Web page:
His clinic not only will make it easier for patients to see a variety of specialists as new symptoms develop, but it also will position Aljassem to help patients and their families find any needed resources, whether that means therapy, medication, or an exercise/diet regime — whatever the patient needs to get back to a semblance of normal life. “If they have pain, they can’t achieve what they need to achieve,” he says.
As medical director of COVID recovery care, Dr. Eunice Yu of Henry Ford Health System is also spearheading a program to help long-haul COVID patients, whom she breaks into three groups: those who had complications during COVID (such as a stroke or heart attack), those who had a chronic disease before COVID (such as arthritis or diabetes), and those with new conditions after COVID (brain fog, shortness of breath, fatigue). “We want to focus in particular on how we get the quality of life back for this third group of folks even if our testing cannot yet truly reveal one condition we can point to,” she explains, adding that it will likely be years before the syndrome is fully defined and treatments established.
To that end, Yu has helped set up educational sessions and resources at Henry Ford to help primary care physicians whose patients come to them with long-haul COVID symptoms. “Managing long COVID is going to take a team, and you need a good primary care doctor to be the quarterback for that team,” she says. Physicians can also participate in a multidisciplinary case program, where more than 10 specialists are available to help discuss and develop care plans for patients with complex conditions related to long COVID.
Informed by its experience with long-haulers, Henry Ford is now partnering with specialists treating patients suffering from myalgic encephalomyelitis (ME/CFS), otherwise known as chronic fatigue syndrome. ME/CFS patients also experience unexplained symptoms, many similar to long COVID. “The silver lining might be more attention to an underlying mechanism for both ME/CFS and long-haul COVID,” Yu says.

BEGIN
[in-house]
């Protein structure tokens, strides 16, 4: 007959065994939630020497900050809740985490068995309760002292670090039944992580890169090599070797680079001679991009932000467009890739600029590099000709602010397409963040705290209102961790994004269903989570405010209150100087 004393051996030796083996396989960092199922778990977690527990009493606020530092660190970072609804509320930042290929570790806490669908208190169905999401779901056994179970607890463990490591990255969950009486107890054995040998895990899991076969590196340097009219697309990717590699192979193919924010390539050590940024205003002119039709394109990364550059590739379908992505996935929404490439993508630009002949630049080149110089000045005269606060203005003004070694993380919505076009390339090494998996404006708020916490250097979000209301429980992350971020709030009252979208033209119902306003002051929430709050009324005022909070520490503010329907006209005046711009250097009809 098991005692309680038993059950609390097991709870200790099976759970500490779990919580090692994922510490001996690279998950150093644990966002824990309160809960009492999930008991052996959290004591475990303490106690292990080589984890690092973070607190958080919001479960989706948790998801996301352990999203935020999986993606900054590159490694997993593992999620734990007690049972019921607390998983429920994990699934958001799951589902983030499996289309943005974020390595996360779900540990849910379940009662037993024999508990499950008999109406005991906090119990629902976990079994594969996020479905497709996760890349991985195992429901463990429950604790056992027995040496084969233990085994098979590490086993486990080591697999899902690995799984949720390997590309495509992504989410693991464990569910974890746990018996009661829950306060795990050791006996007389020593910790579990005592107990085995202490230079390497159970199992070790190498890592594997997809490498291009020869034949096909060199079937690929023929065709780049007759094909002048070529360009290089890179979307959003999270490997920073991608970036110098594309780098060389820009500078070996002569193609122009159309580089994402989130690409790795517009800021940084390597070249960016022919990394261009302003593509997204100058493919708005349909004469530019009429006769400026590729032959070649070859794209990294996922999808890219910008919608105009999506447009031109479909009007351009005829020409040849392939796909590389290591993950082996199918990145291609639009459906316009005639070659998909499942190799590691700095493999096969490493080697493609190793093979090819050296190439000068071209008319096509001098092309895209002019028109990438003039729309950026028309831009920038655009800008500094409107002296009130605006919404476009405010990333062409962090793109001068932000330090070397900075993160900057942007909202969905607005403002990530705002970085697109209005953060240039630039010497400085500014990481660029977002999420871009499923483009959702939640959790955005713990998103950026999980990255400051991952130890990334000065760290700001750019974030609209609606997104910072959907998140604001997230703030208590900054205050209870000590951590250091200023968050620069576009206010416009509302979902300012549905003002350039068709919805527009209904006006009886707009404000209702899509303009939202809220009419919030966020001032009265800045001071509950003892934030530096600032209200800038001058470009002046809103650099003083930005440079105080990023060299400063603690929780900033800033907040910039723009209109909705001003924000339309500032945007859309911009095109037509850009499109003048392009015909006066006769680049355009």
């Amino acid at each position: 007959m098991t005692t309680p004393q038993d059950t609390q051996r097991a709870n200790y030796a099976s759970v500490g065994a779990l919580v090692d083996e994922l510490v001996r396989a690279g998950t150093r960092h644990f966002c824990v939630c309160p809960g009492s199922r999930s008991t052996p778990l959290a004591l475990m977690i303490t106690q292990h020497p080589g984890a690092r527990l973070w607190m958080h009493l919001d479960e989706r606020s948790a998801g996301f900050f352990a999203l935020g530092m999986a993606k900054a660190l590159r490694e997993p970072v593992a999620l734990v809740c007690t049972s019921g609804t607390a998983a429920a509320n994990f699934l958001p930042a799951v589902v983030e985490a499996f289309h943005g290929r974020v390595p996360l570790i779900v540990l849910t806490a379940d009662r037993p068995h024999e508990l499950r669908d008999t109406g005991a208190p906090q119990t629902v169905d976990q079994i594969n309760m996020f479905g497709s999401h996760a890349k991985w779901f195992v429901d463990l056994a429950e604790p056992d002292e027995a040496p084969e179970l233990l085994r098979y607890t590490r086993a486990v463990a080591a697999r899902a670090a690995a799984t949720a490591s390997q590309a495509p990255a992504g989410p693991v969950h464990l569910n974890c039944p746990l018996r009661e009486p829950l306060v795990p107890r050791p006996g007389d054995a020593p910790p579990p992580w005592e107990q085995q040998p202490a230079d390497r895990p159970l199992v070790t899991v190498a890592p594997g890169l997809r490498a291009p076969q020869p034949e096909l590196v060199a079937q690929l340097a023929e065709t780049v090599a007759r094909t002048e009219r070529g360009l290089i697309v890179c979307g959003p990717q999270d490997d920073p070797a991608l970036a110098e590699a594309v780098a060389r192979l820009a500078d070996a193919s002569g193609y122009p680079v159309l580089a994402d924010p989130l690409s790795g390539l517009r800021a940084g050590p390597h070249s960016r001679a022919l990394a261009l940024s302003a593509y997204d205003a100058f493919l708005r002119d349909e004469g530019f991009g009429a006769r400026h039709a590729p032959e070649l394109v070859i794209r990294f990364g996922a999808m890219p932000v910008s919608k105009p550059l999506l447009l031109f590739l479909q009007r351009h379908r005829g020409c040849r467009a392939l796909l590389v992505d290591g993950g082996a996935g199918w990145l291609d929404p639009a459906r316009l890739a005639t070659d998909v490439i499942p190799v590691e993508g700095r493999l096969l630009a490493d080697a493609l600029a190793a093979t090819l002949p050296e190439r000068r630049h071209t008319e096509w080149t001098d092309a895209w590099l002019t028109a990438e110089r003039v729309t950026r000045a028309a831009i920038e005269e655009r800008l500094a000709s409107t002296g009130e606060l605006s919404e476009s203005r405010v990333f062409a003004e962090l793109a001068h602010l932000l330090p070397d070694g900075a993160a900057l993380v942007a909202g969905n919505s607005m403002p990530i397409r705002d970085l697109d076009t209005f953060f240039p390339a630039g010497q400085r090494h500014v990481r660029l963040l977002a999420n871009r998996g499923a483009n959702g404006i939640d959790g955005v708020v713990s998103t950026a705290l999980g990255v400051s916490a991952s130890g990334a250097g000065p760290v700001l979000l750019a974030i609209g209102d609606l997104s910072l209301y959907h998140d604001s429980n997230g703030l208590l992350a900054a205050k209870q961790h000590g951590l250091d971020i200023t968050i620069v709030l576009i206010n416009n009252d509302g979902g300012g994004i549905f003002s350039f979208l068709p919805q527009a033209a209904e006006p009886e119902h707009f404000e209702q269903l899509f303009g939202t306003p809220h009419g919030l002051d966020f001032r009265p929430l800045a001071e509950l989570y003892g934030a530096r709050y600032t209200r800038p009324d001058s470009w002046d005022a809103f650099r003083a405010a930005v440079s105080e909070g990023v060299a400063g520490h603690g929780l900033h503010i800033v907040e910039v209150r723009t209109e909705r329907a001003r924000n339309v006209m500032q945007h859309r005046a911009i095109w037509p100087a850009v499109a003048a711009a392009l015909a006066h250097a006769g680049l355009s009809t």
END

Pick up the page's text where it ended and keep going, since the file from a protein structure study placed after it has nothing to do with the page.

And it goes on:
One concern among those in the emerging field of long COVID care is to ensure that people of color are also referred to these facilities. Dr. Denise White Perkins, director of HFHS healthcare equity initiatives, wants to advance Yu’s program by researching whether there are notable differences in the experiences and outcomes for patients who are in social or ethnic/racial categories that have been marginalized or oppressed by society.
“The COVID-19 pandemic really shined a huge light on how societal inequities in income, access to technology, transportation, occupational exposure, etc. can really impact one’s risk for infection, severity of disease, and experience of illness,” White Perkins says, explaining that those segments of society also tend to have limited opportunity to buffer that risk (like choosing to work from home) and limited resources to deal with the consequences of getting sick (like lost wages). Add to that long-term chronic symptoms and complications from COVID, and the likelihood is even worse outcomes for this group.
Yu, meanwhile, is starting a patient advisory council so those suffering from long-haul COVID can directly educate physicians about their symptoms and needs. She hopes patients in metro Detroit will reach out to Henry Ford to join the council, whether they are current Henry Ford patients or not. “We want patients to help us understand and design care,” she says. “What is really remarkable is that long COVID patients and patient advocates have really taken the forefront and helped the medical community understand that this is a real condition.”